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Investors looking for an international exposure need to understand various categories of economies and the risks involved. Find out the country categories and the things to note before investing thereDifference between developed, emerging and frontier economies? | Business  Standard News

A diverse portfolio helps investors hedge concentration risks. And while portfolio or investment diversification is important, locations or economies where you put your money is equally crucial.

And when you turn towards international markets, you have the options of investing in developed markets, emerging markets, and frontier markets.

.Let us understand what each of these markets are, and how can one invest in them?
While there’s no one standard definition of each of these markets, experts point out that there are a number of characteristics that are hallmarks of each.

For instance,  usually have more advanced economies, better-developed infrastructure, and higher per capita income.

.Western economists consider $15,000 to $20,000 per capita GDP to be a sufficient range for developed status.
That apart, developed economies are also characterised with highly developed capital markets, regulatory bodies and high household incomes.

However, a high per capita GDP alone does not confer developed economy status without other non-economic factors such as the infant mortality rate and life expectancy.

.For example, the United Nations still considers Qatar, which had one of the world's highest per-capita GDP in 2021 at around $62,000, a developing economy.

This is because the nation has extreme income inequality, lack of infrastructure, and limited educational opportunities for non-affluent citizens.

Overall, various organisations including World Bank, the United Nations, MSCI, FTSE, and Standard & Poor’s consider about 25 nations as developed economies.

Australia, Austria, Belgium, Denmark, Canada, France, Germany, Hong Kong, Italy, Japan, New Zealand, Norway, Portugal, Singapore, Spain, Switzerland, the US, and the UK

These include Australia, Austria, Belgium, Denmark, Canada, France, Germany, Hong Kong, Italy, Japan, New Zealand, Norway, Portugal, Singapore, Spain, Switzerland, the US and the UK.

According to the World Bank, countries with low, middle, and upper-middle incomes per capita, relative to incomes in other countries around the globe, are labeled as developing, or emerging.

Developing countries or economies are those which do not enjoy the same level of economic security, industrialization, and growth like the developed countries.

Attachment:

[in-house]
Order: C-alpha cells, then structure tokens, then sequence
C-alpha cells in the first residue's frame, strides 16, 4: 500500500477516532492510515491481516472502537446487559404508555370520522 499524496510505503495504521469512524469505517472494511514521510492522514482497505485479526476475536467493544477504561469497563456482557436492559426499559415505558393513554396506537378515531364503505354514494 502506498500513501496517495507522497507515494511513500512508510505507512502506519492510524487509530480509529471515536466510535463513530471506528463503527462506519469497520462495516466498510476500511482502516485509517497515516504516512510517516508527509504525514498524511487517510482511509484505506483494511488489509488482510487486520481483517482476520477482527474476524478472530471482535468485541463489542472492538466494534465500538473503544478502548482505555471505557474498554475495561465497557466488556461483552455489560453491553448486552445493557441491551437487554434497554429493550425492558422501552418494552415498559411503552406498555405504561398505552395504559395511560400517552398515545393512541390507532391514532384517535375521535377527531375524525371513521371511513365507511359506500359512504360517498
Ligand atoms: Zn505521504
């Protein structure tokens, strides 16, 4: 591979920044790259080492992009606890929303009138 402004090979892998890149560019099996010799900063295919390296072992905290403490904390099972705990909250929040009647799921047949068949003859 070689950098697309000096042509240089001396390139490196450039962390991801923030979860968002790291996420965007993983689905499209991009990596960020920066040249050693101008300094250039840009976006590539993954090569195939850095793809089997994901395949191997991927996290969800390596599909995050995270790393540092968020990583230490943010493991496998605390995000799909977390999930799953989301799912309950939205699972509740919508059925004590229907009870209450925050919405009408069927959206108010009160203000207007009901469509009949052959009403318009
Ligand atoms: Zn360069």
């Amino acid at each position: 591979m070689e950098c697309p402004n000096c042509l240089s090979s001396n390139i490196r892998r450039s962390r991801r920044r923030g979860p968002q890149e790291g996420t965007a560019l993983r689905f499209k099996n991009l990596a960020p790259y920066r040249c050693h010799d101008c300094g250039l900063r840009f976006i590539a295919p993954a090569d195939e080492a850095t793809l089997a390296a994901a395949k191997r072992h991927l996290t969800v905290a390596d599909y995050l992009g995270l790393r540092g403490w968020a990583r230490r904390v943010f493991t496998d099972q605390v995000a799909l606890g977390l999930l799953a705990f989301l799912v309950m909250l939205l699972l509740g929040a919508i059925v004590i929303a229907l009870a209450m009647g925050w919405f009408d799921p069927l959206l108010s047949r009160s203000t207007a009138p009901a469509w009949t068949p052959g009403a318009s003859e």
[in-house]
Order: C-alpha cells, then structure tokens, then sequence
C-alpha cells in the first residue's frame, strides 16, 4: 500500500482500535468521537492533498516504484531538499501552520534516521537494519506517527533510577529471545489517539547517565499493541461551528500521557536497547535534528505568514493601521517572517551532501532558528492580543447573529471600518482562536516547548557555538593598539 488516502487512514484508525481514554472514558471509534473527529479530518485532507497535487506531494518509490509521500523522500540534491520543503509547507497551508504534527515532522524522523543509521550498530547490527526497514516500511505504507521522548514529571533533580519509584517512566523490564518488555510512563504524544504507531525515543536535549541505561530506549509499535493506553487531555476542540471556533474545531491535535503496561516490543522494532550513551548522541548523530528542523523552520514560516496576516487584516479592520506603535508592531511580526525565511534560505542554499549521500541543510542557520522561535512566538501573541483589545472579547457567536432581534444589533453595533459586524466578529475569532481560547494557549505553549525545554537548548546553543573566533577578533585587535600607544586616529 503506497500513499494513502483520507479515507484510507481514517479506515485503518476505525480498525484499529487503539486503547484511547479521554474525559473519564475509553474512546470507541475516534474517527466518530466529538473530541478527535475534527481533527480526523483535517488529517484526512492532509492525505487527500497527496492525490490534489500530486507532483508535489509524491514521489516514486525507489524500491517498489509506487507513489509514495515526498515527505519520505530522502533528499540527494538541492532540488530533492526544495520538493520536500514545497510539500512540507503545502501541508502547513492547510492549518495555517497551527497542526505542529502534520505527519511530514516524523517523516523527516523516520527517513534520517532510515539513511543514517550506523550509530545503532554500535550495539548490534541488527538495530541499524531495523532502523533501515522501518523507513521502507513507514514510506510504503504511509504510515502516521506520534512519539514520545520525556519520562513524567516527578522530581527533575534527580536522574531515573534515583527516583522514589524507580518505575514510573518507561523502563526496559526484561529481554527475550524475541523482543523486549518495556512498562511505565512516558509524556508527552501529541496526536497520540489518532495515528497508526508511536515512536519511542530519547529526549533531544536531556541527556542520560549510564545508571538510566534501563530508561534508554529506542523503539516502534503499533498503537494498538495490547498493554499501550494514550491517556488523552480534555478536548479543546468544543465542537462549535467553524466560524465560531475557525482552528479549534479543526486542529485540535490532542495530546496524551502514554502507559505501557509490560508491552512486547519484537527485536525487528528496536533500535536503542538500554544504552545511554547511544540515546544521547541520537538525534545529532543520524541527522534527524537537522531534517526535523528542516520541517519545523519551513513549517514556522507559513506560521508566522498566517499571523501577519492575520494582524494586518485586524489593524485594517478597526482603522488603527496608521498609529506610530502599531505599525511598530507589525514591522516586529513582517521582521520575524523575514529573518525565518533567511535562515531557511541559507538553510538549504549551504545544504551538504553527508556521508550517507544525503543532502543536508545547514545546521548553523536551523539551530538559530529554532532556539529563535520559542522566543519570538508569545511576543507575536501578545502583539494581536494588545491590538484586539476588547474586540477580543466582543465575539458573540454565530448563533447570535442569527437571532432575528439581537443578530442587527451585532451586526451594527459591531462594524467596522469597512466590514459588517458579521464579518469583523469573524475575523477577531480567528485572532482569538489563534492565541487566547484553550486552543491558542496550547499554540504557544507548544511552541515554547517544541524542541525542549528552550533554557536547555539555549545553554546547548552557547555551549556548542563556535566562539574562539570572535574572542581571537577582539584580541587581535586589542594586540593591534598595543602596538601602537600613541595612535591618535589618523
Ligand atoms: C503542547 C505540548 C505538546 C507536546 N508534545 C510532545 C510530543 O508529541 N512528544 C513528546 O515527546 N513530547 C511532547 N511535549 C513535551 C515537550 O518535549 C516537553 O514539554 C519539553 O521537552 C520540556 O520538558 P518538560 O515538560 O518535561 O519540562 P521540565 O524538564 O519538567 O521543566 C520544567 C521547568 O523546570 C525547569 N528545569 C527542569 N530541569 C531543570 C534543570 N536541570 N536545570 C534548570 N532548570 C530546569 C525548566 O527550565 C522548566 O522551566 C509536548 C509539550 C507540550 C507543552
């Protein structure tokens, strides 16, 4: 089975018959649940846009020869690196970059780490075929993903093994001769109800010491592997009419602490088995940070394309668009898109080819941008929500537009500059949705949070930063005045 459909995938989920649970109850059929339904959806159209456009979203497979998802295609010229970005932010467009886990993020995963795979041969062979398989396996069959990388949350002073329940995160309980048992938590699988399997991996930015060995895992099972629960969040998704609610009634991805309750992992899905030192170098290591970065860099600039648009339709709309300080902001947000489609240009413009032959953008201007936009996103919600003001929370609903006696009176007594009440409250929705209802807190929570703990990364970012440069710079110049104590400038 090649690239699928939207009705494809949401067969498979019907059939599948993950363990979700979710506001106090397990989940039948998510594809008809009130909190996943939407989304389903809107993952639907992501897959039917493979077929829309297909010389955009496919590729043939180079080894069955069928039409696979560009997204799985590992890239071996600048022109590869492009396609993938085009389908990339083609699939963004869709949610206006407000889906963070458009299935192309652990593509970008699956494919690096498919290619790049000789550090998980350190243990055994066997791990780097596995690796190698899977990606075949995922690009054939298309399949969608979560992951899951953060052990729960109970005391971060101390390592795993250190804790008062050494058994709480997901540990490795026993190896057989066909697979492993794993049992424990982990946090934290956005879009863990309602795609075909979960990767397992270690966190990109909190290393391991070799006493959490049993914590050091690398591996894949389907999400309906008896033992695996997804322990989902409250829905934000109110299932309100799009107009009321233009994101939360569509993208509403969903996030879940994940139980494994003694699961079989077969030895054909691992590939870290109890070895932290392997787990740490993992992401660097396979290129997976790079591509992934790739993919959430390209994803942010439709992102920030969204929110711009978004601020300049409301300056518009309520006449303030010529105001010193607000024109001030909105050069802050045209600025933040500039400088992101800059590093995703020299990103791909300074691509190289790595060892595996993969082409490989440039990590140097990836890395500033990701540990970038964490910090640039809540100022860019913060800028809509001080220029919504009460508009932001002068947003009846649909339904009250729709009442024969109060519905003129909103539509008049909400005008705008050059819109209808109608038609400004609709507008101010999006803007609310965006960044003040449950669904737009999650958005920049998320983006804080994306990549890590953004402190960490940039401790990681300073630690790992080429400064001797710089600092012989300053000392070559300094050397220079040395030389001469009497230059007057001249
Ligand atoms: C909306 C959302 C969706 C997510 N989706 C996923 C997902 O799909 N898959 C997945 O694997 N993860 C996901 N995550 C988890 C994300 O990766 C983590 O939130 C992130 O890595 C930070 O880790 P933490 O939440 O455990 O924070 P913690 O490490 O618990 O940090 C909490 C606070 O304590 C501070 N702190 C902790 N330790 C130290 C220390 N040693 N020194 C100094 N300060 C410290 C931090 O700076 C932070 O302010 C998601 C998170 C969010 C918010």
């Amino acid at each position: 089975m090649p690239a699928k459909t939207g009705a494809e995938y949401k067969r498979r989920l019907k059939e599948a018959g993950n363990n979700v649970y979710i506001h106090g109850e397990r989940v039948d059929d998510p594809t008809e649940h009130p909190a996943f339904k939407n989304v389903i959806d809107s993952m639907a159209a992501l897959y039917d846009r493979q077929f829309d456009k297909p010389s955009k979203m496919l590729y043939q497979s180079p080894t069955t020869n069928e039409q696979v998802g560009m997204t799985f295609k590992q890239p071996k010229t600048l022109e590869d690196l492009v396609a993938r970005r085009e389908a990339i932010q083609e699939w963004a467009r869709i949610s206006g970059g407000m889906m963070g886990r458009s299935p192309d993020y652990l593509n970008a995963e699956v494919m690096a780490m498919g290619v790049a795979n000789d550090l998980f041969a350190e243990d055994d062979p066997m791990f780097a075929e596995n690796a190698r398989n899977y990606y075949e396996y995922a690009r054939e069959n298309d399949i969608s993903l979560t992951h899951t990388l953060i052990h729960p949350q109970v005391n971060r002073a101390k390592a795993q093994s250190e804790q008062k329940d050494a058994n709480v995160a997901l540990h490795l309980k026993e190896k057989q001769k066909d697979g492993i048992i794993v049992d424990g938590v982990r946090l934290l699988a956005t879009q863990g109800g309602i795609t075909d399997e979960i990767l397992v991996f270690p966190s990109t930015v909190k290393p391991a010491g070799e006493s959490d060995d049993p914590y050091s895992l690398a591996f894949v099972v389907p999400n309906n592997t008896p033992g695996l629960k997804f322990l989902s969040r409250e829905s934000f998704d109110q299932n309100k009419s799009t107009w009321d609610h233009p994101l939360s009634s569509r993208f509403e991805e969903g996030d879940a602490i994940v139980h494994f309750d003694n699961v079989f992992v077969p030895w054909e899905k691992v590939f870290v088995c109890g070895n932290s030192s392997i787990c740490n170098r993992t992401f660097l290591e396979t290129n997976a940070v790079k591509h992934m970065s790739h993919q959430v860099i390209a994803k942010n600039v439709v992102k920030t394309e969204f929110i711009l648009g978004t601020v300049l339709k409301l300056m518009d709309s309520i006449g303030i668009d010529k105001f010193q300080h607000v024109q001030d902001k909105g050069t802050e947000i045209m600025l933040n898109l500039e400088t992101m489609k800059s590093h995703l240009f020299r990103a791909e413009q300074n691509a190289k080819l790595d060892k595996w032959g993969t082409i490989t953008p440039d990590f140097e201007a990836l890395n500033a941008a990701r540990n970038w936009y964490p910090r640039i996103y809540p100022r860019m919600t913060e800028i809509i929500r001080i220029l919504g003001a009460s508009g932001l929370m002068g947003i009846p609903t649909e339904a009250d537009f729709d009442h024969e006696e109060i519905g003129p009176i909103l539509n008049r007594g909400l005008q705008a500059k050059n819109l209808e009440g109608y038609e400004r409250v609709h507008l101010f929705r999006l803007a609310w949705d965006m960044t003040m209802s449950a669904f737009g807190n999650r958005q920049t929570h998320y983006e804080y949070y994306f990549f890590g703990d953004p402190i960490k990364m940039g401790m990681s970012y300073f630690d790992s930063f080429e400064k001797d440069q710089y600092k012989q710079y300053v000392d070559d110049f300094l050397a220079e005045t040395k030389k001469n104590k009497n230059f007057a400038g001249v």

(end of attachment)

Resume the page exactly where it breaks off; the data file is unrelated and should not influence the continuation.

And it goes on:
It includes the nations that do not have the economic strength of developed nations, but are in the process of becoming developed economies.

It pegs per capital income for emerging markets between at $4,095 or less.

But for investors, the emerging markets offer a greater amount of liquidity as well as stability. Emerging market countries include BRICS countries -- Brazil, Russia, India, China, and South Africa.

Besides, Mexico, Pakistan, and Saudi Arabia are other developing economies.

The third one is frontier market. They are somewhat less advanced capital markets in the developing world.

These markets are in a country that is more established than the least . It is still less established than the emerging markets because it is too small, carries too much inherent risk, or is too illiquid to be considered an emerging market.

That’s why they are sometimes called as pre-emerging markets. So, based on these criteria, frontier markets include the likes of Colombia, Indonesia, Vietnam, Egypt, Turkey and Nigeria.

One of the easiest ways to incorporate stocks from various markets is to purchase shares in managed funds. Secondly, bear in mind the risks, liquidity, and growth potential of a given country before investing.

That apart, investors must balance the strengths, weaknesses, opportunities, and threats before investing in a particular country.

They should also make tradeoffs and place bets among debt, equity, domestic, international, growth and safer options.

Viral Acharya calls on central bankers not to compromise, embrace risk of losing job

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Acharya, who served as a deputy governor of the Reserve Bank of India for two-and-a-half years, also said public sector banks were causing a huge loss to the Indian taxpayer.Viral Acharya calls on central bankers not to compromise, embrace risk of losing  job

Former Reserve Bank of India (RBI) deputy governor Viral Acharya has called on central bankers to not compromise while performing their duties and raise issues with the government even if it comes at the cost of losing their job.

"Sometimes, the tendency of technocrats in central banks is to think, 'Oh, I have to do my regular day job, I have to do a part of my legal mandate well. So, let me just not confront these issues in my day-to-day dealings with the government. Let me just strike compromises or turn a blind eye,'" Acharya said during a webinar hosted by the International Monetary Fund (IMF) on June 14 on the regulation, supervision, and handling of distress in public sector banks (PSBs).